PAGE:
Once you get used to the speed of pressure cooking the prep seems to take longer. Here are my favorite gadget and kitchen helpers to speed-up your pressure cooker meals, plus my tips on choosing the best one for your needs.
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Apple Slicer and Corer -If you have kids, or love to make apple-y things, like Lorna Sass’s Apple Sauce, you slice and core apples at the same time… then let your pressure cooker tenderize the skin into delicious submission. Mostly, I just give it a rinse but once in a while I give it a good washing in the dishwasher.
Mondolin Slicer – I’ve gone through several mandolin slicers and I always go back to the Swissmar Boerner (without the umlat, an e is added to the o) – it’s not the most attractive mandolin on the market but if you value your fingers it has a great finger-guard that is easy to hold for my smallish hands, a stable blade, adjustable slice widths and little notches that let you balance it on the rim of your pot, or bowl, so the slices go straight in. The julianne and shred blades stick out a little above the slicing blade, so if you turn the veggie or fruit you are slicing 90 degrees on each slice you can get a regular or fine dice, too!
Never, ever imitate a TV chef and use a mandolin without the finger guard and store it in a high cupboard away from curious children and “helpful” guests. I use the first model, but see that there are newer ones by this same manufacturer, so I have included them below.
I write my pressure cooker recipes for two continents – and this is an indispensable tool for converting the weight of ingredients. Though you might not be writing, you might find a fantastic recipe only written in metric measurements and, like me, discovered that the online ingredient translators are woefully inaccurate.
The best part of using a scale is that when making steamed breads, cakes or puddings you can just keep adding ingredients to the same bowl and hit “tar” or “0” to start the next measurement. If making jams are more to your liking, just measure the fruit and sugar directly in the pressure cooker.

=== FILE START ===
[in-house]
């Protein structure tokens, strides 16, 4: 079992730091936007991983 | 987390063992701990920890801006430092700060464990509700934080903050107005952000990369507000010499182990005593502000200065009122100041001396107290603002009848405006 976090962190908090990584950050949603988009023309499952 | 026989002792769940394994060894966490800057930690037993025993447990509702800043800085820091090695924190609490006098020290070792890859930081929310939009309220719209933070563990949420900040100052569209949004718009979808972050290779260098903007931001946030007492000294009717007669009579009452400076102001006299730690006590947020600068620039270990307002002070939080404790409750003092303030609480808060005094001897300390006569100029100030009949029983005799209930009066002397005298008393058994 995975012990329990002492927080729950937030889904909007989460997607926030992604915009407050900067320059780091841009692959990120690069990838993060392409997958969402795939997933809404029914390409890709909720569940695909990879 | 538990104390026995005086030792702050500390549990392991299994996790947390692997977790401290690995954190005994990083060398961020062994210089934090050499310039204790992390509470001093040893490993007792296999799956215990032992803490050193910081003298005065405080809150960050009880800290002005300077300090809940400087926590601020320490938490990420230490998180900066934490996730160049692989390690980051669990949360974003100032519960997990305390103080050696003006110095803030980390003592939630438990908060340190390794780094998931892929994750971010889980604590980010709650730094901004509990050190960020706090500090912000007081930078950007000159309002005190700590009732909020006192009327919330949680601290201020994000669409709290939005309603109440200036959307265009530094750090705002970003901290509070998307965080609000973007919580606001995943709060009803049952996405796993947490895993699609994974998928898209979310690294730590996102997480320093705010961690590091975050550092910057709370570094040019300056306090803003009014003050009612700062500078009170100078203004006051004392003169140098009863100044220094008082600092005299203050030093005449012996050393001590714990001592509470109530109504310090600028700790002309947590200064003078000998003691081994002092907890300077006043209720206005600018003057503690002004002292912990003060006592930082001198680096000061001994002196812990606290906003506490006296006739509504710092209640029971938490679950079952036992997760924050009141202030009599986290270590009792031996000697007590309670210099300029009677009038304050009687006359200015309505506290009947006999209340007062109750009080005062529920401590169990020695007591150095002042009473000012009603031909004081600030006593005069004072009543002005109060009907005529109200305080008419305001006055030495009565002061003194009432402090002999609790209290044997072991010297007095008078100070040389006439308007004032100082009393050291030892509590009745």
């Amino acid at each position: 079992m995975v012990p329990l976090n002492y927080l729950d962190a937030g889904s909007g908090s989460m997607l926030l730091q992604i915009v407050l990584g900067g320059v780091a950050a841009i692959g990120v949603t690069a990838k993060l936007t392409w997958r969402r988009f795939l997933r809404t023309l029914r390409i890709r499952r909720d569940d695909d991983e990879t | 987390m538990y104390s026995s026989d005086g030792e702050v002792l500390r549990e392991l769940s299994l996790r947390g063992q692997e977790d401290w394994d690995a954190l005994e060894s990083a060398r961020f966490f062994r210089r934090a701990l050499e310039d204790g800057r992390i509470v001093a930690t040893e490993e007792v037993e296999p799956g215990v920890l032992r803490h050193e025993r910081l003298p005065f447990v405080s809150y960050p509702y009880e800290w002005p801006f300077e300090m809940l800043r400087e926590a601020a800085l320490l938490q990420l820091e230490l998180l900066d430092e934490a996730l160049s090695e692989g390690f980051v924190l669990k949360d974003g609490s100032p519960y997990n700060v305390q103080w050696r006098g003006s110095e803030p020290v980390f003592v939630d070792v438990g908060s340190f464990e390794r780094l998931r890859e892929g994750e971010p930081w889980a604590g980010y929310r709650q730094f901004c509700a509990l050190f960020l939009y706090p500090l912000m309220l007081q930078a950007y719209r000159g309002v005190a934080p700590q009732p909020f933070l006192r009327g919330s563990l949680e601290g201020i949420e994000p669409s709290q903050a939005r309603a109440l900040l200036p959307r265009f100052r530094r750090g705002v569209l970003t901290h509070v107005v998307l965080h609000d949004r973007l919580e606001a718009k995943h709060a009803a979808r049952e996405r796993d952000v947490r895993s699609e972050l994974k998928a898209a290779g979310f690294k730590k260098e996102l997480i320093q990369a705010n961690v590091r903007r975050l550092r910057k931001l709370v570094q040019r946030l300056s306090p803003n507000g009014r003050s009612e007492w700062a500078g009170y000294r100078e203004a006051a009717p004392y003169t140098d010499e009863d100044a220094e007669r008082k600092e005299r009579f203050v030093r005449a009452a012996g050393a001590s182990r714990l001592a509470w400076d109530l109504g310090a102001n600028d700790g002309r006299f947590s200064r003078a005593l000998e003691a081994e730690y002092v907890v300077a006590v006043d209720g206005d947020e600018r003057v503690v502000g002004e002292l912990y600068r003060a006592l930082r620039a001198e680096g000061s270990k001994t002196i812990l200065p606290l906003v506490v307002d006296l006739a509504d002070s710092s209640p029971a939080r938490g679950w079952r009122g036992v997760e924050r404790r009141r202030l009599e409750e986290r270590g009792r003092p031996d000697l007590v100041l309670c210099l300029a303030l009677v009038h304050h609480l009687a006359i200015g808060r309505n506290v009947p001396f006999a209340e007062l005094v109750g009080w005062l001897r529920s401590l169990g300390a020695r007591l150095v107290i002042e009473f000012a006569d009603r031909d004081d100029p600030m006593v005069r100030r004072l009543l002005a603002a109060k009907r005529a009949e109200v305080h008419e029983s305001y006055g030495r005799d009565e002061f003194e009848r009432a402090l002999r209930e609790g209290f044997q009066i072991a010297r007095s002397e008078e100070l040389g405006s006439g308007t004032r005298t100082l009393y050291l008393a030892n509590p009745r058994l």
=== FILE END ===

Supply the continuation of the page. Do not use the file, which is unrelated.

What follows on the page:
There are different capacity scales, be sure to get one with at least 11lb capacity (in case you will be measuring things in you 5lb pressure cooker base), and even better if it has a “unit” or “g/oz” button (you never know!). I couldn’t find the same model I use in Europe, but these look pretty snazzy:
Immersion or Stick Blender
I cannot speak highly enough about immersion blenders. The only thing I like more are accessorized immersion blenders (the chopping cup is perfect for making pesto, or chopping up cookies or nuts for a recipe).
Exercise common sense when blending super-heated ingredients right in your pressure cooker: Keep the blending “head” always submerged, if you do not have enough liquid tilt the pressure cooker then blend in the “deepest” part.
When finished, simply twist off the removable head and give a quick sud and rinse in the kitchen sink.
If you have lots of delicate non-stick cookware, get a blender with a plastic “head”, otherwise I recommend a stainless steel head. If you have a nearby plug a “wired” blender is better than wireless (lighter, more powerful and always ready to go). I have the set with the whisk, too – but I have used it only once in the last two years so, think about your own cooking needs to decide whether one is essential part of the set!
Speed-up the time to pressure
Using a high-powered induction burner (1800 watt or more) in conjunction with your pressure cooker can cut the time to pressure in half. The pressure cooker pre-heats almost instantly and when you turn off the heat the burner is cool immediately – leaving only the residual heat of your pressure cooker to do the work.
Everyone who hasn’t used one has “heard” that they are as fast as gas.. but in my experience with sautéing and bringing a cooker up to pressure it is much, much faster!! I cooked on two while visiting a manufacturer in Germany I was in loooove!! I’ve been told that one is in the mail from Spain… but if it doesn’t get here soon I plan to run out and get my own.
Most modern pressure cookers have an induction-compatible base, if you’re not sure, flip your cooker over and look for this symbol. Induction compatibility should be noted in the pressure cooker’s user manual as well.
If you get an induction burner with a timer, you’ve just upgraded your pressure cooker, too! Set the induction burner timer when your pressure cooker reaches pressure, and when the time is reached the burner shuts off automatically – which begins the “natural” open method all by itself.
Ready for more?!?.
See more of my recommendations for pressure cookers and accessories, at the hip shopping page!
What are you favorite kitchen shortcuts and gadgets?
Leave a comment, below!